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06 25, 2012 by Bloomberg
Tropical Storm Debby held steady in the Gulf of Mexico off the Florida Panhandle after shifting away from oil- and natural gas-production areas where Anadarko Petroleum Corp., BP Plc and rivals halted output.
Debby’s top winds are 50 miles (80 kilometers) per hour, down from 60 mph earlier, as the storm sat about 90 miles south- southwest of Apalachicola, Florida, the National Hurricane Center said in an advisory at 8 a.m. East Coast time. Little change in speed or strength is expected in the next day or two, the NHC said.
The storm’s track has moved away from Louisiana toward northwestern Florida. The NHC’s current forecast calls for a possible Panhandle landfall on June 29 with drenching rains, coastal flooding and isolated tornadoes, but warns that the track remains undetermined.
The Gulf of Mexico is home to 6.5 percent of U.S. natural gas production, 29 percent of oil output and 40 percent of refining capacity. Offshore oil and natural gas platforms need to carry out evacuations in advance of a storm’s arrival so any system in the Gulf can cause production disruptions.
The U.S. Bureau of Safety and Environmental Enforcement said yesterday that 23 percent of both oil and gas production in the Gulf has been halted. Natural gas rose for a third day in New York.
Anadarko, BP, Apache Corp., Chevron Corp., ConocoPhillips (COP), BHP Billiton Ltd., Murphy Oil Corp. (MUR), Marathon Oil Corp., Nexen Inc. (NXY), Enterprise Products Partners LP (EPD) and Hess Corp. (HES) have all evacuated some personnel from Gulf platforms.
Royal Dutch Shell Plc moved 360 people yesterday and shut production at the Auger and Enchilada/Salsa platforms. BP, ConocoPhillips and Marathon completed shut-ins over the weekend.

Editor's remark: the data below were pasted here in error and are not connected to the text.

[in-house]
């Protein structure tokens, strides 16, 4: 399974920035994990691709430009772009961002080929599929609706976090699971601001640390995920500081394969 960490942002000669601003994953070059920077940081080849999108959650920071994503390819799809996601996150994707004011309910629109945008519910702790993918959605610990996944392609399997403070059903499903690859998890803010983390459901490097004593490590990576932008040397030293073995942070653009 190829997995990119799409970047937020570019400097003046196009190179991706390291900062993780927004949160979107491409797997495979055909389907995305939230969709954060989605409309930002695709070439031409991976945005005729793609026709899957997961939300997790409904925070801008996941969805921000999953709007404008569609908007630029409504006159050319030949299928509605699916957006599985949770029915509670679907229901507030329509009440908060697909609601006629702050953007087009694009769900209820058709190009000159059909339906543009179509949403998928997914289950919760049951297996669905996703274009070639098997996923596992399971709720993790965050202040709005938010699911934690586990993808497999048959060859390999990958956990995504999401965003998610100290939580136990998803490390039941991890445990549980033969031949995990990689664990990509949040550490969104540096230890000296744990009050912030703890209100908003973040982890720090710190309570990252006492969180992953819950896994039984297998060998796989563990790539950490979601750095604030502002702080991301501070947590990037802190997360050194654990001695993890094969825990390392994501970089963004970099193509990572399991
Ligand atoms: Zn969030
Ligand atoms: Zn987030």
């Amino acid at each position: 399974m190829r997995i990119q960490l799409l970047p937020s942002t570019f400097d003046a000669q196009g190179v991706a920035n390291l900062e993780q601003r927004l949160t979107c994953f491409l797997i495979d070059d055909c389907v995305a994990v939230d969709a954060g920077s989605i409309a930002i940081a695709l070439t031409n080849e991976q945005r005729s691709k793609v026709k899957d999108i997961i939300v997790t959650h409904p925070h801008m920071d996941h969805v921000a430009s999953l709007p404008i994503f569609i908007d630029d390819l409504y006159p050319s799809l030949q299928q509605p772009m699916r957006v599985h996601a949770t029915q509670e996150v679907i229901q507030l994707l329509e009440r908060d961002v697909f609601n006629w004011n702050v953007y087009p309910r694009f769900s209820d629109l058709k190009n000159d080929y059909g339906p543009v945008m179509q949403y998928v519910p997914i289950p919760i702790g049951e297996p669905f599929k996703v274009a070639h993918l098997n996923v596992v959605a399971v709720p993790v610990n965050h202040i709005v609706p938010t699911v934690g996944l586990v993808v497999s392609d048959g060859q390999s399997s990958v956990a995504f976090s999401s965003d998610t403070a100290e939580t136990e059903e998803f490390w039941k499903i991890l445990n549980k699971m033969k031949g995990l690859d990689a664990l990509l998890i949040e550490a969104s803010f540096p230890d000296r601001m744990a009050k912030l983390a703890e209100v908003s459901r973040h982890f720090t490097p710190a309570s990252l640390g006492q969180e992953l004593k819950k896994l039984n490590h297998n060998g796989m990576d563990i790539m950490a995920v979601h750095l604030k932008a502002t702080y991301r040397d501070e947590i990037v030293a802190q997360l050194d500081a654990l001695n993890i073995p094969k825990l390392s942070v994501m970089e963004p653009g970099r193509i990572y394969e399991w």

The storm will never get strong enough to pose a physical threat to most offshore oil and gas platforms in the Gulf, said Jim Rouiller, a senior energy meteorologist at Planalytics Inc.
“I don’t anticipate any real damage at all; those rigs, especially the modern ones, are built to handle a good-sized hurricane,” Rouiller said from Berwyn, Pennsylvania.
The storm track guidance remains “all over the place with some models taking Debby west and north of its current position and others moving east or northeast and ultimately into the Atlantic,” the NHC said today in a discussion note.
AccuWeather Inc. Senior Meteorologist Dan Pydynowski concurred with Rouiller on Debby’s strength. “We have it staying as a tropical storm,” said Pydynowski from State College, Pennsylvania.
A tornado spawned by the storm was blamed for the death of a man at an Alabama beach, the Associated Press reported. Isolated tornadoes are possible today across the eastern Florida Panhandle and western and central portions of the Florida peninsula, the NHC said. It warned of the threat of flash floods across northern Florida and southern Alabama.
Debby’s winds extend up to 200 miles, mainly north and east of the center, so they will sweep the coast as it nears land, the NHC said. Accuweather is calling for landfall in Florida as early as tomorrow.
Coastal Florida in any case runs the risk of flooding as it gets soaked with heavy rains for the next several days.
“Florida is low-lying and won’t drain well,” Pydynowski said. “Tampa has already had two inches of rain over the last day and that is just going to keep coming.”
Debby will produce 5 to 10 inches (13 to 25 centimeters) of rain over eastern parts of the Florida Panhandle and northern Florida with isolated areas getting 15 inches, the NHC advisory said. The combination of a storm surge and the tide will cause dry areas near the coast to be flooded by rising waters, it said.
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